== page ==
Your browser is no longer supported

For the best possible experience using our website we recommend you upgrade to a newer version or another browser.

Your browser appears to have cookies disabled. For the best experience of this website, please enable cookies in your browser

We'll assume we have your consent to use cookies, for example so you won't need to log in each time you visit our site.
Learn more

Conservative high speed proposals based on 'funny money'

Professor of economic history at the London School of Economics, Dr Tim Leunig, says Conservative proposals to build new high speed rail lines are based on 'funny money', and the number do not add up.

Speaking to NCE at Civils 2008, Professor Leunig said high speed rail was: "very expensive. It is notable that the Conservative have only funny money [to fund it], and will use the existing rail budget.

"I think we should only take politicians' spending proposals seriously when they actually have some money on which they can write the cheque."

Professor Leunig said the idea makes sense only when you have large numbers of people travelling on a particular line, and that lines from London to Manchester were 'conceivable', but large numbers of lines were not.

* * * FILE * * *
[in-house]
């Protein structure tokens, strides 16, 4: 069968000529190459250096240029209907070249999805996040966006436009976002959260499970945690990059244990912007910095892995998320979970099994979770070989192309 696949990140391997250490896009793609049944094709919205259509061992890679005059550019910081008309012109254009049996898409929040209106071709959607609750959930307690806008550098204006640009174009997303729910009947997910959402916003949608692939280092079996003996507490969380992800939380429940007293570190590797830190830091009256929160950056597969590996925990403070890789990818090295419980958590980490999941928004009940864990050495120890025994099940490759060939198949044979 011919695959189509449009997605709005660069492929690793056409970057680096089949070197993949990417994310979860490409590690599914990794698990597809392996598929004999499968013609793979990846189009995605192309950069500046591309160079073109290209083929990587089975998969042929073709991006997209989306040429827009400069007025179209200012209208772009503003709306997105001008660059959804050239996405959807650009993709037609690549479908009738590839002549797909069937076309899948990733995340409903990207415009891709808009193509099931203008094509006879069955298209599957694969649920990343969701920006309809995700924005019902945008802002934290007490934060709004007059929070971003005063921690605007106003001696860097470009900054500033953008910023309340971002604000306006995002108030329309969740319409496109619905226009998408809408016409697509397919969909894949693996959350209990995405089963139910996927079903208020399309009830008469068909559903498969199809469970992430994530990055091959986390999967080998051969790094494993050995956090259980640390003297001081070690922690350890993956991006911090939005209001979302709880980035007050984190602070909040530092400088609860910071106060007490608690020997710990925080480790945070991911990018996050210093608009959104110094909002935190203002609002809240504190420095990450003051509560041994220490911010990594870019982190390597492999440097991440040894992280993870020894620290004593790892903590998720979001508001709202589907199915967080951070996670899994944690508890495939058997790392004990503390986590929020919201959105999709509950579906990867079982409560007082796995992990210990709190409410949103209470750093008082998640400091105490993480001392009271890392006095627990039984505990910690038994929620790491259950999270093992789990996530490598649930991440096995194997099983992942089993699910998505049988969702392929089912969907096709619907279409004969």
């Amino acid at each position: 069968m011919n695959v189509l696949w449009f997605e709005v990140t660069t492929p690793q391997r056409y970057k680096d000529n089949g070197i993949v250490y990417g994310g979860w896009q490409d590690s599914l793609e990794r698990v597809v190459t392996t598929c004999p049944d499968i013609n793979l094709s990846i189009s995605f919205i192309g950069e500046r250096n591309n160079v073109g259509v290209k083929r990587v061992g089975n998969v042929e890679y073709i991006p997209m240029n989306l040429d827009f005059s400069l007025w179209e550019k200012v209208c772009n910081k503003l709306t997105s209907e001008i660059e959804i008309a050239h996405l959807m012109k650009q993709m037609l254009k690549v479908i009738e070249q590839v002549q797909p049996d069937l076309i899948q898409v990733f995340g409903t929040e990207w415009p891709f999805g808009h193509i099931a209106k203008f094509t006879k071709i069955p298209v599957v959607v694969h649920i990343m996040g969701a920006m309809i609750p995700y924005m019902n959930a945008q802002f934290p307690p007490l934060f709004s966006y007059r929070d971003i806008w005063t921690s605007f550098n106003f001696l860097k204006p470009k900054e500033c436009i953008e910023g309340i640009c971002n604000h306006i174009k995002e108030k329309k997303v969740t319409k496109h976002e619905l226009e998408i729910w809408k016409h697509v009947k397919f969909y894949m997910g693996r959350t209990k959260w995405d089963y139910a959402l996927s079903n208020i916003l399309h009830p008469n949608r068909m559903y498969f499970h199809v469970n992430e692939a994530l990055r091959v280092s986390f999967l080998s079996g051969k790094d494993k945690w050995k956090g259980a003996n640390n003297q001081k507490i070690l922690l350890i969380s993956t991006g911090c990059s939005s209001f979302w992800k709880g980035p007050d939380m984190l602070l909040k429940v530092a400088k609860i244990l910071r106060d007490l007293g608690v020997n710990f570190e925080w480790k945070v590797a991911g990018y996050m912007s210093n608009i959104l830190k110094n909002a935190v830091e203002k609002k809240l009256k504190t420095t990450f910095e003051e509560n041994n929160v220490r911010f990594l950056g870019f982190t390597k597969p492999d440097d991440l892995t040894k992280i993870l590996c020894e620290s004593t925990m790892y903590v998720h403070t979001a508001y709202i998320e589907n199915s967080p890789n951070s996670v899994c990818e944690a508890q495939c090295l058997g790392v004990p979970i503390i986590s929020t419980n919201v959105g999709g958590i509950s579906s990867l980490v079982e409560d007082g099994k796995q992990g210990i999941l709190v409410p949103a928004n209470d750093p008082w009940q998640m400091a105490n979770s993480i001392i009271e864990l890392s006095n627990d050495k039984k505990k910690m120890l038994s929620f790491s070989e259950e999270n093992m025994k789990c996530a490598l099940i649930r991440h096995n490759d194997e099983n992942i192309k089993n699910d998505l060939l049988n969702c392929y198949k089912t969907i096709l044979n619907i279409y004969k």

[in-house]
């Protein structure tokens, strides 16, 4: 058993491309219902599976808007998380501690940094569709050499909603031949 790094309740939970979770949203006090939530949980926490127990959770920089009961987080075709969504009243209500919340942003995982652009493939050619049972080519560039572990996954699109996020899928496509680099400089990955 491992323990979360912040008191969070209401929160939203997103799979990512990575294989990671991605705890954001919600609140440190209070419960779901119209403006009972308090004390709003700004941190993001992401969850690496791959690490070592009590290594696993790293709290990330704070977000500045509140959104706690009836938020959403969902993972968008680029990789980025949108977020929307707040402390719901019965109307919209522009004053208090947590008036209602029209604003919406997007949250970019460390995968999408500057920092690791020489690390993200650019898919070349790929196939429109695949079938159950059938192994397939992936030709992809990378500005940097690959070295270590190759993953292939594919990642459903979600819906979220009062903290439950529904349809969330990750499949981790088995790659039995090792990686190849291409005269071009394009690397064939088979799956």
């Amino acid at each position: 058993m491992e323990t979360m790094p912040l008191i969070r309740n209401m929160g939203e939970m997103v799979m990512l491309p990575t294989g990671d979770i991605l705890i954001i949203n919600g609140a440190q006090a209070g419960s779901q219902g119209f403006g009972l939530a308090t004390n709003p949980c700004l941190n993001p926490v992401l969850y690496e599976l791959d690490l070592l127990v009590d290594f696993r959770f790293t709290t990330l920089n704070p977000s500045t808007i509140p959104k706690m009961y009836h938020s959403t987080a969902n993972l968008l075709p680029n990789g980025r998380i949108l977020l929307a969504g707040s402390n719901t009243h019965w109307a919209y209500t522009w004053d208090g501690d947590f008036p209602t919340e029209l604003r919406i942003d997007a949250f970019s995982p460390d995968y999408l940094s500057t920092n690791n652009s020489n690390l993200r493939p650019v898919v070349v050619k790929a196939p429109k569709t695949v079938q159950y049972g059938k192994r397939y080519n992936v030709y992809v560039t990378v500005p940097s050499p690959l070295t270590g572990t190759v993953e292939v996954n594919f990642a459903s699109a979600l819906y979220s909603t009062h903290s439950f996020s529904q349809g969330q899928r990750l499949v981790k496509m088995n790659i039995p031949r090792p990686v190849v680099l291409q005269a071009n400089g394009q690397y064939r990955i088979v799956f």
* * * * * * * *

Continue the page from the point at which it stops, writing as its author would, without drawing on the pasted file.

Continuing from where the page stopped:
Greengauge21 founder Jim Steer said he believed two corridors had 'very strong' demand now - the West Coast and East Coast Mail Line corridors, but beyond Manchester and up to Scotland.
"They are claiming that they can find £1bn in savings from the existing rail budget, and they have been pretty vague about where that extra £1bn is going to come from.

Professor Leunig said the Conservative plans should be treated with scepticism until there was more detail.

Steer said: "The costs to run Network Rail are roundly £5bn a year. Adding a further £1bn of investment, and I would like to see it as additional investment ... doesn't seem to me an implausible way to allocate our scarce finances to investing in infrastructure."

New high speed lines would gobble 25% of the capital rail budget between 2015 and 2017, at a cost of £1.3bn per year between 2015 and 2027.

Watch the debate here.

Have your say

You must sign in to make a comment

Please remember that the submission of any material is governed by our Terms and Conditions and by submitting material you confirm your agreement to these Terms and Conditions. Please note comments made online may also be published in the print edition of New Civil Engineer. Links may be included in your comments but HTML is not permitted.